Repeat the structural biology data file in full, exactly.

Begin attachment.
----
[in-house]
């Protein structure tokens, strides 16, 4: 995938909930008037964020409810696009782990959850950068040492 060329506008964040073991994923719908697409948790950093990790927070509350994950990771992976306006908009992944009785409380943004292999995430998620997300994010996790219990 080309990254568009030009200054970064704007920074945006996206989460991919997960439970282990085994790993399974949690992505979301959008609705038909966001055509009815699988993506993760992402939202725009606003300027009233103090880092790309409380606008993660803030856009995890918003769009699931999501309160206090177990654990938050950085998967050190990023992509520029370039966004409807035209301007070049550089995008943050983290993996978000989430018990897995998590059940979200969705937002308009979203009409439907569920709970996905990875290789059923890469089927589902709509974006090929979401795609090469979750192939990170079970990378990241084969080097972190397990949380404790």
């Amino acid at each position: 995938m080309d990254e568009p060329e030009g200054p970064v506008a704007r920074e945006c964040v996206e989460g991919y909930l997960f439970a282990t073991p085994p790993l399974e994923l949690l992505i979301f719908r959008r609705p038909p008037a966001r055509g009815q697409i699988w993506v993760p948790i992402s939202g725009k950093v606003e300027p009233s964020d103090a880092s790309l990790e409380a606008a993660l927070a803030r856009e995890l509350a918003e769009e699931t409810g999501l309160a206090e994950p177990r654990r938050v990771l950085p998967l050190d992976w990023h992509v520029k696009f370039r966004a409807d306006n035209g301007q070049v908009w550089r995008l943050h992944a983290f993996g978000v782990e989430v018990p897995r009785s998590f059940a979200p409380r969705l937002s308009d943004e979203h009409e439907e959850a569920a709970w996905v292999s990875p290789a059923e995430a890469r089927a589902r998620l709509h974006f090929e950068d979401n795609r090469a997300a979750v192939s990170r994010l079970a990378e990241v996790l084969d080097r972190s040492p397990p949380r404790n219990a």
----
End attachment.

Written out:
[in-house]
């Protein structure tokens, strides 16, 4: 995938909930008037964020409810696009782990959850950068040492 060329506008964040073991994923719908697409948790950093990790927070509350994950990771992976306006908009992944009785409380943004292999995430998620997300994010996790219990 080309990254568009030009200054970064704007920074945006996206989460991919997960439970282990085994790993399974949690992505979301959008609705038909966001055509009815699988993506993760992402939202725009606003300027009233103090880092790309409380606008993660803030856009995890918003769009699931999501309160206090177990654990938050950085998967050190990023992509520029370039966004409807035209301007070049550089995008943050983290993996978000989430018990897995998590059940979200969705937002308009979203009409439907569920709970996905990875290789059923890469089927589902709509974006090929979401795609090469979750192939990170079970990378990241084969080097972190397990949380404790």
């Amino acid at each position: 995938m080309d990254e568009p060329e030009g200054p970064v506008a704007r920074e945006c964040v996206e989460g991919y909930l997960f439970a282990t073991p085994p790993l399974e994923l949690l992505i979301f719908r959008r609705p038909p008037a966001r055509g009815q697409i699988w993506v993760p948790i992402s939202g725009k950093v606003e300027p009233s964020d103090a880092s790309l990790e409380a606008a993660l927070a803030r856009e995890l509350a918003e769009e699931t409810g999501l309160a206090e994950p177990r654990r938050v990771l950085p998967l050190d992976w990023h992509v520029k696009f370039r966004a409807d306006n035209g301007q070049v908009w550089r995008l943050h992944a983290f993996g978000v782990e989430v018990p897995r009785s998590f059940a979200p409380r969705l937002s308009d943004e979203h009409e439907e959850a569920a709970w996905v292999s990875p290789a059923e995430a890469r089927a589902r998620l709509h974006f090929e950068d979401n795609r090469a997300a979750v192939s990170r994010l079970a990378e990241v996790l084969d080097r972190s040492p397990p949380r404790n219990a």